2. Taxonomy Roadmap: In WordPress 4.2, taxonomy terms shared between multiple taxonomies will now be split into separate ones if any one of them gets an update. This change has totally revamped the taxonomy structure and would play a vital role in fixing one of WordPress’s most irksome bugs: duplication while updating shared terms across multiple taxonomies.
  3. New wp.a11y.speak() Functionality: With a brand new feature in wp.a11y.speak() function, screen readers will now have the ability to JavaScript-generated alerts and updates. Taking advantage of this new functionality, impaired users can easily get informed about what’s happening on-screen.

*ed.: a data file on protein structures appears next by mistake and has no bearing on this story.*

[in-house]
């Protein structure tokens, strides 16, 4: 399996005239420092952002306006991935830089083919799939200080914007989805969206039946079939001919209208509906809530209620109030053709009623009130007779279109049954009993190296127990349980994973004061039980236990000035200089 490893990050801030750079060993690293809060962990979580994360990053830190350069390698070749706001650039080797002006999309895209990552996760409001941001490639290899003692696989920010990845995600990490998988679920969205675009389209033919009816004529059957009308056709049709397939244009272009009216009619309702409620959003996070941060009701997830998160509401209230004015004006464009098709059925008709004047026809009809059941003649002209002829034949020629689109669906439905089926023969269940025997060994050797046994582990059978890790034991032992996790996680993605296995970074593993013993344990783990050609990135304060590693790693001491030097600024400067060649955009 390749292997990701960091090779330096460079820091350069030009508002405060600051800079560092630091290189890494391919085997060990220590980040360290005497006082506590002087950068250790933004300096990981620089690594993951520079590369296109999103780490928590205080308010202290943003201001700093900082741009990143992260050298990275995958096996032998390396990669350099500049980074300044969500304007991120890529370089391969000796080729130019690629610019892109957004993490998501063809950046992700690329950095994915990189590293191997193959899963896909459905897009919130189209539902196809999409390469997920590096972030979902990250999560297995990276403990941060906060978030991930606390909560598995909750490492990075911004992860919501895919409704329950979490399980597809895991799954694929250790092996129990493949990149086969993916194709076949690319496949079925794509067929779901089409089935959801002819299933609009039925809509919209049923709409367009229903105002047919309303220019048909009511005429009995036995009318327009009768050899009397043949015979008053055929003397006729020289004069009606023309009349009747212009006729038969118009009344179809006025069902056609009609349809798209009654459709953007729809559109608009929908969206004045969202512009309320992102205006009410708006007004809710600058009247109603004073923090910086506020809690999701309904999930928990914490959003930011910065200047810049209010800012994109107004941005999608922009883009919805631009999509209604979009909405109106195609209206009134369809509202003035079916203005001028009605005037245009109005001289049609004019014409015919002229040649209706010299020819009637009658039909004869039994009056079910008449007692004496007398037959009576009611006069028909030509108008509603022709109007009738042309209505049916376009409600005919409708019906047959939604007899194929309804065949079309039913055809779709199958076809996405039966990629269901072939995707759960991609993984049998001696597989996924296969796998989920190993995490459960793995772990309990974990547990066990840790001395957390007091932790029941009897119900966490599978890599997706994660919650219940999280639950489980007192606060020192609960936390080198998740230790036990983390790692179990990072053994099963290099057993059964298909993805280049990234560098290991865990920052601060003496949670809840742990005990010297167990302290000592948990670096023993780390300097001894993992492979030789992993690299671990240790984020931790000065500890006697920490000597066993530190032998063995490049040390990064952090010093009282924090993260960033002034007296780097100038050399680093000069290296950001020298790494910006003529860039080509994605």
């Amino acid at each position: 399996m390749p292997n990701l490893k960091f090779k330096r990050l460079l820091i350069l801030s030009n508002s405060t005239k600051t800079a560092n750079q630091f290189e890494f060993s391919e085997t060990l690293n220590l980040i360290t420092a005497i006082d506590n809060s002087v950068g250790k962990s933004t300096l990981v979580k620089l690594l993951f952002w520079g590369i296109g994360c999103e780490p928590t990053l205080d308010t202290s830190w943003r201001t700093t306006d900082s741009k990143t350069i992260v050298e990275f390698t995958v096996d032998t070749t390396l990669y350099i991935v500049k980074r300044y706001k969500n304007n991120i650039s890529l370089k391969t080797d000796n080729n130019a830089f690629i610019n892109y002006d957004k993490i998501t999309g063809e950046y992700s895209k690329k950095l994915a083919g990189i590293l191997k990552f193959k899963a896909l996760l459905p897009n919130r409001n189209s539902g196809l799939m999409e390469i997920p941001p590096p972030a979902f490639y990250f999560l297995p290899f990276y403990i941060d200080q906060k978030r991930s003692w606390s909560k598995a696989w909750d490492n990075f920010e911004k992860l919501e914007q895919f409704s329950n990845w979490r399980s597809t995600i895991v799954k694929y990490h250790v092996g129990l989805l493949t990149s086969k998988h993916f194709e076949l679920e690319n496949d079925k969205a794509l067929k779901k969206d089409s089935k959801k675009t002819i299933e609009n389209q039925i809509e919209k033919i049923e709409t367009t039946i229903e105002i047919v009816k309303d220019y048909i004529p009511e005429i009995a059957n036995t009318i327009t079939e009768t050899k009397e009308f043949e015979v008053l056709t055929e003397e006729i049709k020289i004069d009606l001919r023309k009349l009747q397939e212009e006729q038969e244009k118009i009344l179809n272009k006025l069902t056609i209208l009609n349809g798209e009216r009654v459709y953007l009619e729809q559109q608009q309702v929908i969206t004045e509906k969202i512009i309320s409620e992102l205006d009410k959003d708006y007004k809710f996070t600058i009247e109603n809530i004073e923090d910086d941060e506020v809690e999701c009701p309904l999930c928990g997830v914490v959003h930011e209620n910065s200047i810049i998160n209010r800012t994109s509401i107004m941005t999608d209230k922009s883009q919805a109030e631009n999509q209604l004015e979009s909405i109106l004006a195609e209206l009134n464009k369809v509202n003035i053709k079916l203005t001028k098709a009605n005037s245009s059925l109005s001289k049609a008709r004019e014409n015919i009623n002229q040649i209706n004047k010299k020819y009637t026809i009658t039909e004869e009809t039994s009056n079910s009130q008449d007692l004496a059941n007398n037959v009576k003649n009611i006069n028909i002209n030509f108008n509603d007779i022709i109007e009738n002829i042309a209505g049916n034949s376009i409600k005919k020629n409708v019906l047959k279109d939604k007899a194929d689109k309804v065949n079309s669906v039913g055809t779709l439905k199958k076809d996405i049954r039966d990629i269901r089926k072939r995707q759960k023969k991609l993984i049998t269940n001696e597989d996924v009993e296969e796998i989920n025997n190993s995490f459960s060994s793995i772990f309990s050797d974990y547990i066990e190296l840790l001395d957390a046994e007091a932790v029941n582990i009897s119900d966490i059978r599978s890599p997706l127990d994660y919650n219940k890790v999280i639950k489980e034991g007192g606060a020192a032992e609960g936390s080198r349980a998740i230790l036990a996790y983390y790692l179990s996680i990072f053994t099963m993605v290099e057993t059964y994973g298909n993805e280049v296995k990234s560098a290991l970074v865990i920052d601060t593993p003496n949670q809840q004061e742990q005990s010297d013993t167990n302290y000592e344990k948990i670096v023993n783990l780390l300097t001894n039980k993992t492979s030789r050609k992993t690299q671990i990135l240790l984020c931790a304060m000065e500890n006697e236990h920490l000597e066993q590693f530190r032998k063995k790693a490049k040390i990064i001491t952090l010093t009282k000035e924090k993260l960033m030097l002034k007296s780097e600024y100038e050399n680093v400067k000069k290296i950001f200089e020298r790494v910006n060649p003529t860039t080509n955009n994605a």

4. Dismissible Admin Notices: Since WordPress v4.2, you’ll be able to add non-sticky admin notices that can be dismissed by users. To make core notices auto-dismissible, all you have to do is to include .notice and .is-dismissible as adjacent classes in your notice containers.

That’s all about WordPress v4.2!

If you’re interested in testing out WordPress 4.2, you may try the WordPress Beta Tester plugin that will let you play with its newest Beta version. Alternatively, you can try the Beta version on your local computer.

Ajeet is a senior web developer at WordpressIntegration - PSD to WordPress Coders - where he writes custom JavaScript code for WordPress themes. In his spare time, he writes about different topics related to JavaScript, WordPress, and HTML5 to share his work experience with others. You can follow wordpressintegration on Facebook